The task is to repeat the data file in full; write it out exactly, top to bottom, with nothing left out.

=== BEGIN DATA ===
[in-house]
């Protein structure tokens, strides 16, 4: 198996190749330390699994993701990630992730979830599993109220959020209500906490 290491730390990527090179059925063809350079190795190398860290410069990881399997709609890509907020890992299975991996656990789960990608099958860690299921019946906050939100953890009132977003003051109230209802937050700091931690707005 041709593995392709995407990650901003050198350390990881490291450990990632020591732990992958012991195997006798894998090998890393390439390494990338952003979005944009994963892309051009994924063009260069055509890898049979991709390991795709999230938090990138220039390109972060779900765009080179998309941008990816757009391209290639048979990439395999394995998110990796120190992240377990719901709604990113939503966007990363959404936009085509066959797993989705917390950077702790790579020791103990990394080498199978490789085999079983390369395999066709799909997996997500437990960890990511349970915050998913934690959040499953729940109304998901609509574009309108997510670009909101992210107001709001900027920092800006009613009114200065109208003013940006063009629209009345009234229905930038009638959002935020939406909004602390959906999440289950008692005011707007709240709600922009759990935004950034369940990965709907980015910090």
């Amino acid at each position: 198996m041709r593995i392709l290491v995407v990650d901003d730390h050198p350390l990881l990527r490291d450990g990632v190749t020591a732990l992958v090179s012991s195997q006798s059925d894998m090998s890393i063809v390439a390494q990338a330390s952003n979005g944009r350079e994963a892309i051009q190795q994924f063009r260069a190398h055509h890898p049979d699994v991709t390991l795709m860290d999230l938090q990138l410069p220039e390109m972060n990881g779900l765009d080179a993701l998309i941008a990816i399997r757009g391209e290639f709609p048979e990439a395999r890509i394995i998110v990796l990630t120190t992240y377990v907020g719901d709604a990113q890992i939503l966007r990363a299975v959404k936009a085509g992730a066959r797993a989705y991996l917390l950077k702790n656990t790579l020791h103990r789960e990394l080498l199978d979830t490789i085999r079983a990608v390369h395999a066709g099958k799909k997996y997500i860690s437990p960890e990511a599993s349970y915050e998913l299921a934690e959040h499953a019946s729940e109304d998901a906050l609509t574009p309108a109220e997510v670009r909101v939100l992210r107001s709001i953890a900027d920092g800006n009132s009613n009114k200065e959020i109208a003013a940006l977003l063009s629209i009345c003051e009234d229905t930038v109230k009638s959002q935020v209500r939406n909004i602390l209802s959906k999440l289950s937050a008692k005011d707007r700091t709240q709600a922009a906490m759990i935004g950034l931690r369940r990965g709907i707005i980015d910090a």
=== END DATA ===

[in-house]
């Protein structure tokens, strides 16, 4: 198996190749330390699994993701990630992730979830599993109220959020209500906490 290491730390990527090179059925063809350079190795190398860290410069990881399997709609890509907020890992299975991996656990789960990608099958860690299921019946906050939100953890009132977003003051109230209802937050700091931690707005 041709593995392709995407990650901003050198350390990881490291450990990632020591732990992958012991195997006798894998090998890393390439390494990338952003979005944009994963892309051009994924063009260069055509890898049979991709390991795709999230938090990138220039390109972060779900765009080179998309941008990816757009391209290639048979990439395999394995998110990796120190992240377990719901709604990113939503966007990363959404936009085509066959797993989705917390950077702790790579020791103990990394080498199978490789085999079983390369395999066709799909997996997500437990960890990511349970915050998913934690959040499953729940109304998901609509574009309108997510670009909101992210107001709001900027920092800006009613009114200065109208003013940006063009629209009345009234229905930038009638959002935020939406909004602390959906999440289950008692005011707007709240709600922009759990935004950034369940990965709907980015910090």
């Amino acid at each position: 198996m041709r593995i392709l290491v995407v990650d901003d730390h050198p350390l990881l990527r490291d450990g990632v190749t020591a732990l992958v090179s012991s195997q006798s059925d894998m090998s890393i063809v390439a390494q990338a330390s952003n979005g944009r350079e994963a892309i051009q190795q994924f063009r260069a190398h055509h890898p049979d699994v991709t390991l795709m860290d999230l938090q990138l410069p220039e390109m972060n990881g779900l765009d080179a993701l998309i941008a990816i399997r757009g391209e290639f709609p048979e990439a395999r890509i394995i998110v990796l990630t120190t992240y377990v907020g719901d709604a990113q890992i939503l966007r990363a299975v959404k936009a085509g992730a066959r797993a989705y991996l917390l950077k702790n656990t790579l020791h103990r789960e990394l080498l199978d979830t490789i085999r079983a990608v390369h395999a066709g099958k799909k997996y997500i860690s437990p960890e990511a599993s349970y915050e998913l299921a934690e959040h499953a019946s729940e109304d998901a906050l609509t574009p309108a109220e997510v670009r909101v939100l992210r107001s709001i953890a900027d920092g800006n009132s009613n009114k200065e959020i109208a003013a940006l977003l063009s629209i009345c003051e009234d229905t930038v109230k009638s959002q935020v209500r939406n909004i602390l209802s959906k999440l289950s937050a008692k005011d707007r700091t709240q709600a922009a906490m759990i935004g950034l931690r369940r990965g709907i707005i980015d910090a």